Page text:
Canada: Ontario cities already opting out of cannabis retail stores

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The Ontario provincial government has given municipalities until January 22 to decide if they will host cannabis retail shops and some major cities in the Greater Tortonto Area have already made the decision to opt out.

Both Mississauga and Markham decided Wednesday that the cities will not allow for their communities to have retail locations which are expected to begin opening across the province in April. In both cases, the city councils felt there are too many variables and issues that need to be addressed before stores should be allowed to open.

The Mississauga council decided “no” to cannabis stores with a 10-2 vote.  

“The province has not given municipalities any control over where cannabis stores can be located in our city. This is cause for great concern,” Mississauga Mayor Bonnie Crombie wrote in a statement. “As a city, we believe it is important to have input on and control over the type of businesses that operate in our community. Under the current model, it would take less time for a cannabis retail store to be approved than any other business.”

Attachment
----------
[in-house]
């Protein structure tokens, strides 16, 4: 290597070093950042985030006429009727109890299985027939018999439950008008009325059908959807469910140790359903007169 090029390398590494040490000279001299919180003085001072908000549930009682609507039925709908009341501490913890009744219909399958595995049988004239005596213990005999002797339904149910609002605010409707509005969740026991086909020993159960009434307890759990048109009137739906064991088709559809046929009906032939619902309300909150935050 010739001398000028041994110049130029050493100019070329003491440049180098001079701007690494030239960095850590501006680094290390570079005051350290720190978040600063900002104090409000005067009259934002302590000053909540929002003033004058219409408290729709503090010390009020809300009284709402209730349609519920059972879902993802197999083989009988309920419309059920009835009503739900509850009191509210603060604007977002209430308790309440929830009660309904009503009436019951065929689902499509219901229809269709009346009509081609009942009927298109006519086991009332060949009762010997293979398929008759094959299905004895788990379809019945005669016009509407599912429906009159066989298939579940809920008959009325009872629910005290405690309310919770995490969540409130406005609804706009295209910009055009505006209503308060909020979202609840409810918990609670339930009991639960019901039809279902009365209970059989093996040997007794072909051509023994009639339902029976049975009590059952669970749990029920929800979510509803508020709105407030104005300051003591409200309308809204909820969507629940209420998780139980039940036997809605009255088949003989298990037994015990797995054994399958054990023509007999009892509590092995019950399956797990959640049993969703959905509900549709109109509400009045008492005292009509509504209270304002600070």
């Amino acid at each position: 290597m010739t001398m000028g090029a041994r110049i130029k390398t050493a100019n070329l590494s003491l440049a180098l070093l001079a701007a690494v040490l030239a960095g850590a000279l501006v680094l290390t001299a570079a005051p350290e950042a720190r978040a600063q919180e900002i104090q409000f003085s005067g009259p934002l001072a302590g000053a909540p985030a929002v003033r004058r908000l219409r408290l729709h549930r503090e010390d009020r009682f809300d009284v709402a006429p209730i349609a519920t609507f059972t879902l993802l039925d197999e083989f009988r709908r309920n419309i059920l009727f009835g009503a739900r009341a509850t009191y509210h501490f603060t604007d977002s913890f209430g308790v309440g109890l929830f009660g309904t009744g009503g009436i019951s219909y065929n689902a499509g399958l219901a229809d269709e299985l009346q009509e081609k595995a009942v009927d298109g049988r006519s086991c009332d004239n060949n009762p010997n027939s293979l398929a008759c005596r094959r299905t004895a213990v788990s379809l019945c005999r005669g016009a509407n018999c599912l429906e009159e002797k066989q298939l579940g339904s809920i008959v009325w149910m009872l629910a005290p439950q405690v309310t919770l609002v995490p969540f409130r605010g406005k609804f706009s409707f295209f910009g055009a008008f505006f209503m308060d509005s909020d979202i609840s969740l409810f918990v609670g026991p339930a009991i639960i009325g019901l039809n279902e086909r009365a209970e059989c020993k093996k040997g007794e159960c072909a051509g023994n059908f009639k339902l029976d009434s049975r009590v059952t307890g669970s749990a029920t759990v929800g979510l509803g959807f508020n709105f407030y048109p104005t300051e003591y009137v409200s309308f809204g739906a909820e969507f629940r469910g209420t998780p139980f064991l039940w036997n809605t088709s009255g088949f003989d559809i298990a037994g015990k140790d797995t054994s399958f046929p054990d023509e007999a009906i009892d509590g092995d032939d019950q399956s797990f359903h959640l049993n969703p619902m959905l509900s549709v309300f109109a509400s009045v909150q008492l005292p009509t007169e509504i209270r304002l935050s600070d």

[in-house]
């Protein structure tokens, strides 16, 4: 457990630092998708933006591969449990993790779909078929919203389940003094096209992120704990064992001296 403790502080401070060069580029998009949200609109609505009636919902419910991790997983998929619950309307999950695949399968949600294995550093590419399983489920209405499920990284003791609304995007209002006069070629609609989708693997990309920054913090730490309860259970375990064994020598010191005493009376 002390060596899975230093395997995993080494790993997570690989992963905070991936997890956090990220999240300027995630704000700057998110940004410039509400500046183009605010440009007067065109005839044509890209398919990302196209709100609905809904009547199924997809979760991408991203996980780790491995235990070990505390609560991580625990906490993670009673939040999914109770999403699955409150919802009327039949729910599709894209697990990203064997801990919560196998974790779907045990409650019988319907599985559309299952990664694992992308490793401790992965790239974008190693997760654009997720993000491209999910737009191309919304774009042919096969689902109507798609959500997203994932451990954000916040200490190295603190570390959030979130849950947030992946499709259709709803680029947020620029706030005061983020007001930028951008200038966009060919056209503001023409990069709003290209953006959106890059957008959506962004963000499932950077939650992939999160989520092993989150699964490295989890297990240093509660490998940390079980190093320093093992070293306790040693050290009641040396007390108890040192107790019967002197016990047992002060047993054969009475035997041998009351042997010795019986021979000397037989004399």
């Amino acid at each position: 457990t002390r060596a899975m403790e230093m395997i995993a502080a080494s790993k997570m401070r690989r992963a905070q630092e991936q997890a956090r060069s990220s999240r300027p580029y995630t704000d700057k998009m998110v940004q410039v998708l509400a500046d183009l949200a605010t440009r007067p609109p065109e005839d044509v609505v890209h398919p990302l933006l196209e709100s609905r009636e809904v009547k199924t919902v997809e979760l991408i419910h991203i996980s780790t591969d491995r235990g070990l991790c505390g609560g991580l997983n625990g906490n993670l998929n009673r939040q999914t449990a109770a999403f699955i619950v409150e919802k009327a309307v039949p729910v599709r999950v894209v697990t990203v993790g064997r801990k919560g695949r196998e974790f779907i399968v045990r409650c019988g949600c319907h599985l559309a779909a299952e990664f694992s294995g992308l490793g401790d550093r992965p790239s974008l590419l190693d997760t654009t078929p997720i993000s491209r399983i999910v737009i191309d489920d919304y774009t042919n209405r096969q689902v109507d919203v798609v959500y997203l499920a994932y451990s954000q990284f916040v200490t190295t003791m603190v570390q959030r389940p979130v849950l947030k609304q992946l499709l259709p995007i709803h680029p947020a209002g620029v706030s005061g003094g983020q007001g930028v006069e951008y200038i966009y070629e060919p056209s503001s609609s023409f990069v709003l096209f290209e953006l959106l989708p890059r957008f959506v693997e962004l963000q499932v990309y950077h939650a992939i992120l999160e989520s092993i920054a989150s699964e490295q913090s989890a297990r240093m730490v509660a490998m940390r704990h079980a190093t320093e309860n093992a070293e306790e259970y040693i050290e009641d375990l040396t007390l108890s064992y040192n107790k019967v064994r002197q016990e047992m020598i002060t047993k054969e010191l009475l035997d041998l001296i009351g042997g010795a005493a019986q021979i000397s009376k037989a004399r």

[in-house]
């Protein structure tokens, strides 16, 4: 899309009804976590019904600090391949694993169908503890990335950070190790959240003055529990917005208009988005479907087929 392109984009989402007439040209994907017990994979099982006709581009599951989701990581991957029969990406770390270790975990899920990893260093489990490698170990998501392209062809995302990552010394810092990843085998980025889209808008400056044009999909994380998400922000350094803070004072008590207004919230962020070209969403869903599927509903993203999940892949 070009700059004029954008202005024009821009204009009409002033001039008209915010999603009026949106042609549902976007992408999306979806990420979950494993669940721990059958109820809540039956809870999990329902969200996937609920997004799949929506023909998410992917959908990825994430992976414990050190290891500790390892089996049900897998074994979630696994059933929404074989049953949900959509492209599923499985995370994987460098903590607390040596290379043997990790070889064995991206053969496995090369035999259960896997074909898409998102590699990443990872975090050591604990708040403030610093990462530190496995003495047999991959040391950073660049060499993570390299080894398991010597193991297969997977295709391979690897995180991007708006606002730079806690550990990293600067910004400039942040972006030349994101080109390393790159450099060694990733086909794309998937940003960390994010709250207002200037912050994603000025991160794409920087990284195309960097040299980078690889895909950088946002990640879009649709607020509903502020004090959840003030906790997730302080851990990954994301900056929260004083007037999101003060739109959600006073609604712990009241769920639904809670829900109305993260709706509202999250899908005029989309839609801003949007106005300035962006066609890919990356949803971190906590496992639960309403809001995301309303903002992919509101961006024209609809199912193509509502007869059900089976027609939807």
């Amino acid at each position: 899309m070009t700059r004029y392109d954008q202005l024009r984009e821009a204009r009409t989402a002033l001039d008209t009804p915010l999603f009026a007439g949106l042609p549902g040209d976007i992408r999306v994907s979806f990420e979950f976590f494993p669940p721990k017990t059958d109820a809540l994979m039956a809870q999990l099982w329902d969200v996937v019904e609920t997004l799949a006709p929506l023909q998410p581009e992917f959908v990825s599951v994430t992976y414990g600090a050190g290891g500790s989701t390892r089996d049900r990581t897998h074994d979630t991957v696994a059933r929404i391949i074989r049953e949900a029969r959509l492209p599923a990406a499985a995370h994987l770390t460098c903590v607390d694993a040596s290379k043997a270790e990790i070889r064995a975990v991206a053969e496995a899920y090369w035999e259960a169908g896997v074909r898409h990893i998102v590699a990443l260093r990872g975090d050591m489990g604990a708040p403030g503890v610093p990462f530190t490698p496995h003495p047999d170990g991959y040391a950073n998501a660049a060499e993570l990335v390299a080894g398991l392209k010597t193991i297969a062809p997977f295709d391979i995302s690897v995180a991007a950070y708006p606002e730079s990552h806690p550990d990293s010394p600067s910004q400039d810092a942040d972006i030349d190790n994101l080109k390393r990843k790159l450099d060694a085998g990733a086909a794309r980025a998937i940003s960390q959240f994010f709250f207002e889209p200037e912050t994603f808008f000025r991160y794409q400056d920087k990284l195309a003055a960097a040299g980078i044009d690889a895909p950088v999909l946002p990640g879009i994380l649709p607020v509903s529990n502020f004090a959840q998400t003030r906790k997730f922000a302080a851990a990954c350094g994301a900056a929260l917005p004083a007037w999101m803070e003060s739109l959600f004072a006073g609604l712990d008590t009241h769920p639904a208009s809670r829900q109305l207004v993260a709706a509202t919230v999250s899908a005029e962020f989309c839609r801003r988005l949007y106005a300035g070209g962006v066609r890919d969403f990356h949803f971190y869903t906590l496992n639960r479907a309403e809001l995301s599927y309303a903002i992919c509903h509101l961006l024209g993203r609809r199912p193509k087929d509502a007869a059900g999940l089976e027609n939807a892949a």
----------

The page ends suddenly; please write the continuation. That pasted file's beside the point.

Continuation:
She did say however, that the city may change its mind and decide to opt in to cannabis retail stores later on if the overall consensus of the city changes in favour of doing so.

The Markham council also opted out of retail sales with a 12-1 vote.

“It’s just really the concerns we’ve heard from our residents saying that municipalities have control where these (retail locations) can be placed,” said Markham Mayor Frank Scarpitti.

“We heard concerns from parents saying these can show up in a neighbourhood plaza, because we can’t stop them from setting up, or anywhere in the community. Potentially, you could have an indoor playground area and potentially a cannabis store next door. The potential exposure … they didn’t want to have them in Markham.”

Toronto Mayor John Tory, however, is planning to push council toward allowing retail stores in the city. Despite having some concerns about safety, he believes that not allowing legal retail stores will only further encourage the already existing illegal market. 

“I think to say no would…do us out of quite a lot of money, millions of dollars,” in funds that would be given to municipalities who choose to opt in to having legal retail cannabis stores, Tory told sources on Wednesday.

“I think it is better for us to opt in because it leaves less control in the hands of organized crime and other people who presently control that market, but better that we should have a degree of ability to regulate it to a closer extent so that we can protect neighbourhoods and families.”

Toronto city council will decide Thursday if they will allow retail stores or not. 

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